Will it be shittier than a native app if doing a straight port with no effort to make it seem native? Most definitely YES, but at least you've got an app to give to your customers that want to use your product. Because no matter how cool the new Facebook app is on iOS, I'm still and will continue to be an Android user.
Also, I do not agree that it's easier to develop that native app in the first place. I can easily do things in HTML5 in terms of UI that I wouldn't know were to begin with native widgets. All is fine and dandy when you're using the standard widgets, but if you want to have non-standard behavior, or to put your personal touch on the design, then all hell breaks loose, because those native widgets ARE NOT as fluid, as easy to change or as composable as a bunch of divs with CSS attached. People underestimating this point have never worked on designing interfaces in both HTML5 and native widgets.
And for the record, I hate the native app because it's slower than when using the website in my browser. But the work they did also improved the mobile website, which I find to be awesome.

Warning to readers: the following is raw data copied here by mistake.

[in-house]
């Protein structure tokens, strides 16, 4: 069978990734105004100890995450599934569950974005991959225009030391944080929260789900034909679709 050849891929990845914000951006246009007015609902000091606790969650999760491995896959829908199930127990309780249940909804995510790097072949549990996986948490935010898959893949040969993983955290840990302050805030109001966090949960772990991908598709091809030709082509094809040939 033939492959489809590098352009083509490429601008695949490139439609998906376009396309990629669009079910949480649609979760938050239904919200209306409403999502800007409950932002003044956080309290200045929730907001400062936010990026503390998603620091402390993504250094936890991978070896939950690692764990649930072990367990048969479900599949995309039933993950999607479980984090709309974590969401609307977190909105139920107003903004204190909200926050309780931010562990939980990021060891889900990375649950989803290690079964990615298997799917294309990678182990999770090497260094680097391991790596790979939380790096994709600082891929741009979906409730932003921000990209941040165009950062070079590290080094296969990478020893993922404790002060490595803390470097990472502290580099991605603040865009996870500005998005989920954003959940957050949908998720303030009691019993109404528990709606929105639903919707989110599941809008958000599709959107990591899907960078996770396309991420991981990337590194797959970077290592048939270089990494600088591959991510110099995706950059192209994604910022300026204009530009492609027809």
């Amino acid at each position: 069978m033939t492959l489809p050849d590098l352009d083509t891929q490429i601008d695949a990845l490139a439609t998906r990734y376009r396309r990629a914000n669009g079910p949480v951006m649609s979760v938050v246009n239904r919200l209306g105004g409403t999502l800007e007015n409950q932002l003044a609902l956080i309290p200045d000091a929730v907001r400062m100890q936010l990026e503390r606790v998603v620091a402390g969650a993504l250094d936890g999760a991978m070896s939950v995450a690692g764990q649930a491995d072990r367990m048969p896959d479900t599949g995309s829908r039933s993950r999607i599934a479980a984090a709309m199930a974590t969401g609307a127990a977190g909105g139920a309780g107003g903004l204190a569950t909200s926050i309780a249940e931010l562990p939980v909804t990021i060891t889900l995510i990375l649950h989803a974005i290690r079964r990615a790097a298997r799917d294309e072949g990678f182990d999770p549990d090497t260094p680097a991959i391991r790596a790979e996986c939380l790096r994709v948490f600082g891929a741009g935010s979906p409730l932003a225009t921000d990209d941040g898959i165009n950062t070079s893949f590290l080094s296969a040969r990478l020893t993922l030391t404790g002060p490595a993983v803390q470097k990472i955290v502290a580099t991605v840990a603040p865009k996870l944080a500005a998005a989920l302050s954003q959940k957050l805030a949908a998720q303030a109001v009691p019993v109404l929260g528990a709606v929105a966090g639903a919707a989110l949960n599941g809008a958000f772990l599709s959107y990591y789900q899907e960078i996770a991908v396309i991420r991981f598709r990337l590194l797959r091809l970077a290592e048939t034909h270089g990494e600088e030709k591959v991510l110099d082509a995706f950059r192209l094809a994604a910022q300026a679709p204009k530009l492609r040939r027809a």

The current Facebook app, if developed by
competent guys, is a 3 months project by 2 people
So in the short term, a better mobile experience hurts, not helps, FB's bottom line. So they'll likely be looking at spending their development resources elsewhere.
This isn't true any more. The new version of the Facebook iOS app includes sponsored "your friend liked [brand]" callouts periodically in the news feed.
Yes, but they didn't have anything like it on mobile until just recently. The iPhone app was zero revenue. It is now non-zero revenue.
Am I wrong that this basic design is Hewitt's?
A relevant news item here: http://techcrunch.com/2009/11/11/joe-hewitt-developer-of-fac...
(Of course, this depends heavily on the app.)
HTML5 webviews helped them do this, and worked on both android and iOS.
NaCL would, like java applets vs java apps, or flash, have let them do this too.
Why does Facebook not need to produce particularly high-quality software?
By paying less attention to quality, Facebook has been able to focus on other things, like making the company a fun place to work at that can attract and retain talented engineers. Facebook would probably be less fun if it cared more about quality.